Slate point 1

Adena Stemmed Point

Birdstone North Carolina

Birdstone

Gorget NC

Gorget

Hafted scraper, Alaska

Hafted Scraper

Axe blank, Czech Republic

Shaft-Hole Axe

Ulu 3, Alaska

Ulu

Ulu 2, Alaska

Ulu

Ulu, hafted

Ulu

Ulu with slot

Ulu

Argillite

Argillite is a fine-grained metasedimentary rock composed of clay particles.  It forms when a sedimentary clay or mud is cooked by exposure to intense heat and pressure within the Earth’s crust.  Argillite is intermediate between shale and slate, but it does not possess cleavage planes, which makes the dense and hard varieties suitable for stone tool-making.  Argillite and mudstone are similar in origin, texture, and knapping quality, but mudstones are not metamorphosed.  Argillite can occur in a variety of colours.

Engraved pebble, North Carolina

Engraved Pebble

Engraved pendant, USA

Engraved Pendant

Pipe, Indiana

Smoking Pipe

Cherty Hornfels

Hornfels forms when sedimentary or volcanic layers are baked from 300-800º C by an intruding mass of igneous magma, but at a relatively low pressure.  This contact metamorphism fuses the layers together and makes the stone suitable for flaking into tools.  Hornfels is usually dark brown or black.  Variants of the stone can resemble chert, although cherty hornfels is usually more coarse in texture.

Retouched flake Tasmania

Steep-Edged Scraper

Chlorite

Chlorite rock is formed by metamorphic processes.  The stone is composed of blue-green mica-like crystals.  The structure of the stone makes it unsuitable for flaking, but it can be pecked and ground into attractive objects.

Pipe chlorite North Carolina

Smoking Pipe

Jadeite

Nephrite and jadeite are green metamorphic rocks often referred to colloquially as ‘jade’.  Nephrite differs in crystal structure to jadeite.  Nephrite is known as a ‘amphibole’ mineral with oblique cleavage planes of about 120 degrees.  Jadeite is a ‘pyroxene’ mineral with cleavage planes of about 90 degrees.  Nephrite is less dense than jadeite and has a less vitreous lustre.  Both minerals are exceptionally tough because they are made up of interwoven fibre-like crystals.  Because of their crystal structures, nephrite and jadeite are unsuitable for flaking.  However, they can be shaped by sawing and grinding, followed by polishing.  Nephrite and jadeite were highly desired for their green colour and these stones had sacred connotations in many parts of the world.  The materials are perhaps most familiar as sculptures and jewellery, but stone axes were often made from them.  Their exceptional hardness allowed the materials to be grounded and polished to an exceptionally sharp cutting edge.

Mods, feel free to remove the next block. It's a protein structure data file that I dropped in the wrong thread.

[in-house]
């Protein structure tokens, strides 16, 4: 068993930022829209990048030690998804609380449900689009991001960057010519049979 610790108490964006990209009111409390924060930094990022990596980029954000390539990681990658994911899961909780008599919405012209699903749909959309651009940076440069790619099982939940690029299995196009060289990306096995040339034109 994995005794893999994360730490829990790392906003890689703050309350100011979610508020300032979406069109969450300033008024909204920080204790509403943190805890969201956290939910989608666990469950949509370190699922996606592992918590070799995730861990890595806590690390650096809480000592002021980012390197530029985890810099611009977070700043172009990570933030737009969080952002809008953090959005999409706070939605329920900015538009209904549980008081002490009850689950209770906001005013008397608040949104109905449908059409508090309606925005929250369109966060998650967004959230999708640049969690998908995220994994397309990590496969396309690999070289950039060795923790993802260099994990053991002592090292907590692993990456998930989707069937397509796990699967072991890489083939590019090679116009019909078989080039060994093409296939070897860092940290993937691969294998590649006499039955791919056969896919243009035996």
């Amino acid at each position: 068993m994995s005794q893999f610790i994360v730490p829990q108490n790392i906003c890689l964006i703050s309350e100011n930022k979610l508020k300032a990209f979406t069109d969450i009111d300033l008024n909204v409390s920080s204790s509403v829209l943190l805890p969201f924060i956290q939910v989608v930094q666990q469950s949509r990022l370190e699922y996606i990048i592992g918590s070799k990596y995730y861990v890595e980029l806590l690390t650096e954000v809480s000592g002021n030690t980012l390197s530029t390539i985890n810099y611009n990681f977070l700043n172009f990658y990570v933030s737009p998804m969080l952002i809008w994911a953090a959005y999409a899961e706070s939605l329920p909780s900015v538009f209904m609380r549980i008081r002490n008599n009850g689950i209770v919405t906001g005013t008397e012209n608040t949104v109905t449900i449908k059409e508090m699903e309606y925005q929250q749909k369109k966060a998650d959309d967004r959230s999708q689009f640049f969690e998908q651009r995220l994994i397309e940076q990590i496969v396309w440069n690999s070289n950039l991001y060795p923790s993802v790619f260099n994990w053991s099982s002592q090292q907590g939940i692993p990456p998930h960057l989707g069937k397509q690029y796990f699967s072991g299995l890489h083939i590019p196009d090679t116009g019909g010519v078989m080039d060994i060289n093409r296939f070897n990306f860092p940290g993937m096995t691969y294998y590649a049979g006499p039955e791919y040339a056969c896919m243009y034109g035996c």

Jadeite pendant Russia

Pendant

Stone axe, Zug, Switzerland

Stone Axe

Soapstone

Soapstone, or steatite, is a soft metamorphic rock composed primarily of talc. It is usually gray, bluish, green, or brown in colour, and has a ‘soapy’ texture. Soapstone is easily carved and was a popular material for a variety of vessel forms and symbolic or decorative objects world-wide. It has an usual ability to absorb, hold, and radiate heat, and was often used as shaft-straighteners, pipes, boiling stones, and cooking pots.

Soft stone bowl with lugs NC

Soapstone Bowl

Soft stone bowl NC Warren Wilson

Soapstone Bowl

Soft stone bowl, UAE

Soapstone Bowl

Nephrite

Nephrite and jadeite are green metamorphic rocks often referred to colloquially as ‘jade’. Nephrite differs in crystal structure to jadeite. Nephrite is known as a ‘amphibole’ mineral with oblique cleavage planes of about 120 degrees. Jadeite is a ‘pyroxene’ mineral with cleavage planes of about 90 degrees. Nephrite is less dense than jadeite and has a less vitreous lustre. Both minerals are exceptionally tough because they are made up of interwoven fibre-like crystals. Because of their crystal structures, nephrite and jadeite are unsuitable for flaking. However, they can be shaped by sawing and grinding, followed by polishing. Nephrite and jadeite were highly desired for their green colour and these stones had sacred connotations in many parts of the world. The materials are perhaps most familiar as sculptures and jewellery, but stone axes were often made from them. Their exceptional hardness allowed the materials to be grounded and polished to an exceptionally sharp cutting edge.

Adze NZ jade updated

Stone Adze